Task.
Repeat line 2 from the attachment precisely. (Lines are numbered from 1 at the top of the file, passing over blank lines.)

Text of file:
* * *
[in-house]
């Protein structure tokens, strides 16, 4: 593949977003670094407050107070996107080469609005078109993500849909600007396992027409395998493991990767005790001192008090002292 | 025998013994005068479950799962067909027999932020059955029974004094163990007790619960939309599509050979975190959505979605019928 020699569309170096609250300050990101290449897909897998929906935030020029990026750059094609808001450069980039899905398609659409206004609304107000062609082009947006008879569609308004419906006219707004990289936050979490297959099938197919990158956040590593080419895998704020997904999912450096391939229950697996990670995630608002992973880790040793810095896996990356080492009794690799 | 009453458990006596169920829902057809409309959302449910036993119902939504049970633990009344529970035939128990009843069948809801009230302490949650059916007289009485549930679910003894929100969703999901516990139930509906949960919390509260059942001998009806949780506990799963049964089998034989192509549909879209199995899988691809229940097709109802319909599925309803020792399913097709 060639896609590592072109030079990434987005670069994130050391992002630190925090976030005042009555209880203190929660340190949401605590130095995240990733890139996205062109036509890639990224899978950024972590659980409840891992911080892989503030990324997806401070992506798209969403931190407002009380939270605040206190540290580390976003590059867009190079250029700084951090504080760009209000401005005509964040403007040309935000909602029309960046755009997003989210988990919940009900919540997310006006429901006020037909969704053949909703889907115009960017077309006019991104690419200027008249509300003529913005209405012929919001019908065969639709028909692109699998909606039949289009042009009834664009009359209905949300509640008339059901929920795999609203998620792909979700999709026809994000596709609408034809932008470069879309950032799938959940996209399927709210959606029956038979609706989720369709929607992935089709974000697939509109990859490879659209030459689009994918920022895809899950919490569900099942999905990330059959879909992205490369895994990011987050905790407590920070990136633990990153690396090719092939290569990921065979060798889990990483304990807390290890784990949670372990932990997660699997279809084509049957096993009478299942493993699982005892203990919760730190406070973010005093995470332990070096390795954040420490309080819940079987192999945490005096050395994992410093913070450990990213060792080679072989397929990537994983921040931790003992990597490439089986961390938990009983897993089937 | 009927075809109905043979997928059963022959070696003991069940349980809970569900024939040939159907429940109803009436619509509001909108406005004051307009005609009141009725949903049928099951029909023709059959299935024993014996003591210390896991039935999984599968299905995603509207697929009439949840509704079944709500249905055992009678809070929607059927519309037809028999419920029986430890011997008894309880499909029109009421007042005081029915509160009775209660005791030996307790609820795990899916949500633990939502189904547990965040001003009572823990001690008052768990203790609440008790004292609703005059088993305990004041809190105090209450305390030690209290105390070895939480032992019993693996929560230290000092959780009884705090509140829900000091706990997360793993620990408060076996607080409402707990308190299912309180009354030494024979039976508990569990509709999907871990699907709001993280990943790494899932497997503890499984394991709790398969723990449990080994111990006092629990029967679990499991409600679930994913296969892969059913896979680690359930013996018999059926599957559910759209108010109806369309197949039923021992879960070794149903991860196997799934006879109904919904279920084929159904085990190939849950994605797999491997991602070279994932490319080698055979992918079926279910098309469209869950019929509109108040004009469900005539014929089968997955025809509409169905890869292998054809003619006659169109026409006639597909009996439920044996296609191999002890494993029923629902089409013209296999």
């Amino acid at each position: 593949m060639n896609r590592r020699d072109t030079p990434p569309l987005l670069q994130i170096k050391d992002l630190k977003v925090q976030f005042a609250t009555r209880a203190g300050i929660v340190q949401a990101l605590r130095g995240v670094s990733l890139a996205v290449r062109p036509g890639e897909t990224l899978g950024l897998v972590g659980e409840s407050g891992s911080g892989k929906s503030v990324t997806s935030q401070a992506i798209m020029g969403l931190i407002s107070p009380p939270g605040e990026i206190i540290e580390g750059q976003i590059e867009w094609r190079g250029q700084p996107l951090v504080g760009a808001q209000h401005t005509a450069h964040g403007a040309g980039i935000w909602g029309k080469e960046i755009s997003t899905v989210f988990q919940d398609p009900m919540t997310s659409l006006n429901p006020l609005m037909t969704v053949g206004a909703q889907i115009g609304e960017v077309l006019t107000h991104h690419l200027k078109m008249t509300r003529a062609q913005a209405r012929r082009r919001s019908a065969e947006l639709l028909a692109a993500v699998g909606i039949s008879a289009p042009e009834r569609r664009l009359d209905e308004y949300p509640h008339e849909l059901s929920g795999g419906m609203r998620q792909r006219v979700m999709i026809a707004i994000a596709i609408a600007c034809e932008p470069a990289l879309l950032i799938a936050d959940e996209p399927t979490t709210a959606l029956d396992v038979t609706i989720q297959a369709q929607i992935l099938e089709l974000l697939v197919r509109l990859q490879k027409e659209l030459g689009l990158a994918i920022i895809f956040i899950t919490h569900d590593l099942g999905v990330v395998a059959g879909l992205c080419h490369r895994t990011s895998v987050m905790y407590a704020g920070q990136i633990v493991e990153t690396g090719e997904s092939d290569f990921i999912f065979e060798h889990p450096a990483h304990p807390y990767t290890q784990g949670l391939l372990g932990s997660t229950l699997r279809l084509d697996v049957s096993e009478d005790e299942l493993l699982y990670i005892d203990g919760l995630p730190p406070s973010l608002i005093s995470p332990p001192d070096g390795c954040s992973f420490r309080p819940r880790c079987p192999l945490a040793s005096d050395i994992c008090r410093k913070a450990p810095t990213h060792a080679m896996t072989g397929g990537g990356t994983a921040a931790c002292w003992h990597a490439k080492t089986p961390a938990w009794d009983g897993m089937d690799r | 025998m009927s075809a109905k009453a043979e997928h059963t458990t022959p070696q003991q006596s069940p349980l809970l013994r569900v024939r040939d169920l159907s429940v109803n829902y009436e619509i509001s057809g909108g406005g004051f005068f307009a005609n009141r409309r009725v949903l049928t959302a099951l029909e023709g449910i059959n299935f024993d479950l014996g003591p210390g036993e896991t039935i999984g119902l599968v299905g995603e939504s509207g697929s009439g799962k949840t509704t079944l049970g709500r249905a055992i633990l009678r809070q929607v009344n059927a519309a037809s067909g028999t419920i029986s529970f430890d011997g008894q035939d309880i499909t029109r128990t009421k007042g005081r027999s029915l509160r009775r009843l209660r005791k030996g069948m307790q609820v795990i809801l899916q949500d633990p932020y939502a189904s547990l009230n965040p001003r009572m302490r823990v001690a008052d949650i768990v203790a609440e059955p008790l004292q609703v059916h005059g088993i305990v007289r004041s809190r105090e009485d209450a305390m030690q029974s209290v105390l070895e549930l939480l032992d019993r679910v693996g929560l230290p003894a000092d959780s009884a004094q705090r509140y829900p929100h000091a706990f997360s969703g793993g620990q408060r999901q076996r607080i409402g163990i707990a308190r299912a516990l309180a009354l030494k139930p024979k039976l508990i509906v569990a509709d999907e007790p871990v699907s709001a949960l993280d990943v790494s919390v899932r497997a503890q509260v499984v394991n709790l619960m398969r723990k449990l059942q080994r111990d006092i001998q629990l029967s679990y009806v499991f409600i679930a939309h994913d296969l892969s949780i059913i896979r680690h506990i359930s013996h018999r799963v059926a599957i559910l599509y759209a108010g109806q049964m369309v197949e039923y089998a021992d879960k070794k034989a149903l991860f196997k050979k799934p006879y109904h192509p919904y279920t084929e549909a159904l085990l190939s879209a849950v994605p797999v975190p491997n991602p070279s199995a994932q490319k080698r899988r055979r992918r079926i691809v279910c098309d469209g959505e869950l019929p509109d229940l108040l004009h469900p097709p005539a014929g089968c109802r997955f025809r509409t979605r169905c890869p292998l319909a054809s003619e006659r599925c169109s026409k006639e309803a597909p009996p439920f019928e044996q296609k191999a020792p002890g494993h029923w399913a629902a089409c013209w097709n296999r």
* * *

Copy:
């Protein structure tokens, strides 16, 4: 593949977003670094407050107070996107080469609005078109993500849909600007396992027409395998493991990767005790001192008090002292 | 025998013994005068479950799962067909027999932020059955029974004094163990007790619960939309599509050979975190959505979605019928 020699569309170096609250300050990101290449897909897998929906935030020029990026750059094609808001450069980039899905398609659409206004609304107000062609082009947006008879569609308004419906006219707004990289936050979490297959099938197919990158956040590593080419895998704020997904999912450096391939229950697996990670995630608002992973880790040793810095896996990356080492009794690799 | 009453458990006596169920829902057809409309959302449910036993119902939504049970633990009344529970035939128990009843069948809801009230302490949650059916007289009485549930679910003894929100969703999901516990139930509906949960919390509260059942001998009806949780506990799963049964089998034989192509549909879209199995899988691809229940097709109802319909599925309803020792399913097709 060639896609590592072109030079990434987005670069994130050391992002630190925090976030005042009555209880203190929660340190949401605590130095995240990733890139996205062109036509890639990224899978950024972590659980409840891992911080892989503030990324997806401070992506798209969403931190407002009380939270605040206190540290580390976003590059867009190079250029700084951090504080760009209000401005005509964040403007040309935000909602029309960046755009997003989210988990919940009900919540997310006006429901006020037909969704053949909703889907115009960017077309006019991104690419200027008249509300003529913005209405012929919001019908065969639709028909692109699998909606039949289009042009009834664009009359209905949300509640008339059901929920795999609203998620792909979700999709026809994000596709609408034809932008470069879309950032799938959940996209399927709210959606029956038979609706989720369709929607992935089709974000697939509109990859490879659209030459689009994918920022895809899950919490569900099942999905990330059959879909992205490369895994990011987050905790407590920070990136633990990153690396090719092939290569990921065979060798889990990483304990807390290890784990949670372990932990997660699997279809084509049957096993009478299942493993699982005892203990919760730190406070973010005093995470332990070096390795954040420490309080819940079987192999945490005096050395994992410093913070450990990213060792080679072989397929990537994983921040931790003992990597490439089986961390938990009983897993089937 | 009927075809109905043979997928059963022959070696003991069940349980809970569900024939040939159907429940109803009436619509509001909108406005004051307009005609009141009725949903049928099951029909023709059959299935024993014996003591210390896991039935999984599968299905995603509207697929009439949840509704079944709500249905055992009678809070929607059927519309037809028999419920029986430890011997008894309880499909029109009421007042005081029915509160009775209660005791030996307790609820795990899916949500633990939502189904547990965040001003009572823990001690008052768990203790609440008790004292609703005059088993305990004041809190105090209450305390030690209290105390070895939480032992019993693996929560230290000092959780009884705090509140829900000091706990997360793993620990408060076996607080409402707990308190299912309180009354030494024979039976508990569990509709999907871990699907709001993280990943790494899932497997503890499984394991709790398969723990449990080994111990006092629990029967679990499991409600679930994913296969892969059913896979680690359930013996018999059926599957559910759209108010109806369309197949039923021992879960070794149903991860196997799934006879109904919904279920084929159904085990190939849950994605797999491997991602070279994932490319080698055979992918079926279910098309469209869950019929509109108040004009469900005539014929089968997955025809509409169905890869292998054809003619006659169109026409006639597909009996439920044996296609191999002890494993029923629902089409013209296999």